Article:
Now, suppose that you work for a company that does not have much experience with U.S. federal government contracts. The company has decided to sell its services to the Department of Defense and is about to embark on the negotiation of a contract. The sales team has met with the government's contracting officer, who told them that the company will have to submit certified cost or pricing data with their proposal, update it during negotiations, and, after agreement on price, certify that the data they submitted were accurate, complete, and current as of the date of the agreement. Since they were new to government contracting, the sales team asked the contracting officer to explain. The contracting officer told them to read the rules in FAR 15.403 and 15.406-2.

The idea is entirely new to them and they are shocked. The sales team comes to you and asks you to explain this “certified cost or pricing data” business. How do you explain something like this to people who are not familiar with government contracting rules and procedures? The answer is that you:

In contracting, when arguing syllogistically based on a rule in the FAR or a term of a contract, the major premise is a plain English statement of the applicable rule or contract term. The minor premise is a statement of the pertinent facts of the particular case. The conclusion reflects the application of the rule or contract term to the facts.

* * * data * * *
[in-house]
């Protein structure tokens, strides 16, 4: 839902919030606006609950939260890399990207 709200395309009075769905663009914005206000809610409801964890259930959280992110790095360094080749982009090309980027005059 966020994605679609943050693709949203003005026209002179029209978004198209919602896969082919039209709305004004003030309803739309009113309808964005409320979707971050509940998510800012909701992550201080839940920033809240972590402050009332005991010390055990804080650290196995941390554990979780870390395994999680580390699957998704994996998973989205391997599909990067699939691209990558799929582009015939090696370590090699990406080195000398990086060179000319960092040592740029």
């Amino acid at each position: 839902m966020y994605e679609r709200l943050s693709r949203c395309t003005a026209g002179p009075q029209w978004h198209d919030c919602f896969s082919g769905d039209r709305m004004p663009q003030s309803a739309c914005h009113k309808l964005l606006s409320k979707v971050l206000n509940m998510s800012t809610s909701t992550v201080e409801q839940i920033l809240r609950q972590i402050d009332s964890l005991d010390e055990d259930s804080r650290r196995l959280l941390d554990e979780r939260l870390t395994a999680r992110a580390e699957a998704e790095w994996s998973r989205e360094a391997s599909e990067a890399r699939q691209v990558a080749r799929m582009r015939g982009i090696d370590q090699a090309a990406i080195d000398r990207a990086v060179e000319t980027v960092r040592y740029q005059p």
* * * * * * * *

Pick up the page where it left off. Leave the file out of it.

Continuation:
Now, let's consider how to explain the requirement to submit certified cost or pricing data to the sales team. The first step in explaining is to do your homework. Find the rule that governs the issue. Research discloses that the rule about submitting certified cost or pricing data is in FAR 15.403-4, which states, in pertinent part:

The contracting officer shall obtain certified cost or pricing data only if the contracting officer concludes that none of the exceptions in 15.403-1(b) applies…. The threshold for obtaining certified cost or pricing data is $700,000. Unless an exception applies, certified cost or pricing data are required before…[t]he award of any negotiated contract (except for undefinitized actions such as letter contracts).7

That rule raises four questions regarding the facts of the matter:

Do Any of the Exceptions in FAR 15.403-1(b) Apply?

There are five exceptions in FAR 15.403-1(b):

In this case, the contract will be awarded without competition. The prices will not be set by law or regulation. The contract will not be for a commercial item. The head of the contracting activity has rejected a request for a waiver. The negotiation will not be for a modification of a contract.

Will the Value of the Contract Exceed $700,000?